The music: I really liked the music in this film! The collection of songs was a good balance of light-hearted and emotional material. Judy’s musical performances were a treat to see, as they were all delightful and enjoyable! My favorite musical number in this movie was when Judy and Margaret performed “Under the Bamboo Tree”. This performance was so joyful and added to the light-hearted nature of the film. When it comes to more emotional performances, I really liked Judy’s rendition of “Have Yourself a Merry Little Christmas”. Her version of the song was emotional enough to affectively reflect the mood of what’s going on in the film. It’s sad, as it addresses reflecting on times gone by, and it’s hopeful, as it talks about appreciating the things you have in your life. This assortment of songs made seeing this movie an enjoyable experience!
The sets: All of the sets in Meet Me in St. Louis were impressive! I’m not sure if the Smith family home is a real-life house or a house built on a studio lot. However, the facility itself was absolutely gorgeous! Everything in this house looked and felt like a home from the early 1900s. I also liked how the ballroom looked in the scene where Esther, Rose, Lon, and Grandpa attend the annual Christmas ball. The way the Christmas tree was placed in the greenroom was so pretty. The Christmas tree’s placement was also a good way to effectively pull off a surprise within the story!
What I didn’t like about the film:
A weak first segment: From a story-telling perspective, I thought the story during the “Summer 1903” segment was the weakest element of the movie. Within the first twenty minutes, the primary story focused on whether Rose would become engaged via a long-distance telephone call. Because the first few minutes of a film is, usually, reserved for providing exposition, I don’t think Rose’s story was an effective way to start this movie. It is as if the screenwriters expected their audience to automatically care about a character whom they just met. For me, the overall narrative wasn’t interesting until the “Fall 1903” segment began.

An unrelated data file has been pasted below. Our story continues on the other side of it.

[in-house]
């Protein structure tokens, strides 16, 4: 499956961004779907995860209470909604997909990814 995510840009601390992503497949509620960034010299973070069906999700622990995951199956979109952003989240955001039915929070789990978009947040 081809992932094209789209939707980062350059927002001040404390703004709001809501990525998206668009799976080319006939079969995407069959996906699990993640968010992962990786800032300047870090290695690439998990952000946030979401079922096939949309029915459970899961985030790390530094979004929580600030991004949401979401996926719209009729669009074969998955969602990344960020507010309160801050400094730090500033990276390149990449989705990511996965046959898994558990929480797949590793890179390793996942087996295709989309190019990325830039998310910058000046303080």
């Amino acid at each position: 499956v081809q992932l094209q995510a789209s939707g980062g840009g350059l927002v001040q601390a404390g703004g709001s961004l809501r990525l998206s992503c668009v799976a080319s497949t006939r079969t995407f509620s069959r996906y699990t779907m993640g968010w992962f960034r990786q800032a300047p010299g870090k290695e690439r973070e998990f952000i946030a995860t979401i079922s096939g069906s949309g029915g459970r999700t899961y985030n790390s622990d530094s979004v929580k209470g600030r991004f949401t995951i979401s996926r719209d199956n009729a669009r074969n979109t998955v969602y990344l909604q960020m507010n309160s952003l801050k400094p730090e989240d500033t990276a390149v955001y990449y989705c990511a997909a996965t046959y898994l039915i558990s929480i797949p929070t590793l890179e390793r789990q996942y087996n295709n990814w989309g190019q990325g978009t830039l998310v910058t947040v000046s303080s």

Too many characters: Even though Meet Me in St. Louis had a talented cast, I feel there were too many characters associated with this story. In this movie, the overall narrative seemed to serve only a few of the characters. The individuals that benefited the most from this narrative were Esther, Rose, “Tootie”, John Truett, and Mr. & Mrs. Smith. The rest of the characters either feel like they’re there for the sake of being there or like they weren’t given enough screen-time.
The limited presence of the World’s Fair: Throughout this movie, the World’s Fair is referenced by several characters on several different occasions. It’s even mentioned in the opening song, “Meet Me in St. Louis, Louis”. However, the World’s Fair itself was only featured within the last twenty minutes. Even in those few moments, the World’s Fair isn’t incorporated into the story enough to make me, as an audience member, feel satisfied. If anything, the World’s Fair in Meet Me in St. Louis was just a glorified extra.
My overall impression:
Meet Me in St. Louis is a good film! The music is entertaining and the story is interesting enough to keep the audience invested. As I mentioned in my review, the acting is what helped keep this movie going. While Judy and Margaret were the two strongest performers in this movie, the rest of the cast was also talented. Yes, this film did have its flaws. However, there was a good amount of content that made the experience of watching this movie enjoyable. I’m glad I chose this movie to review for my 75 follower dedication post because it allows me to explore the filmography of both Judy Garland and Margaret O’Brien! It also gave me a good excuse to watch a film that I had never seen in its entirety.
Overall score: 7.5-7.6 out of 10
What are your thoughts on my review? Are you looking forward to seeing which movies I review in future blog follower dedication posts? Leave your thoughts in the comment section!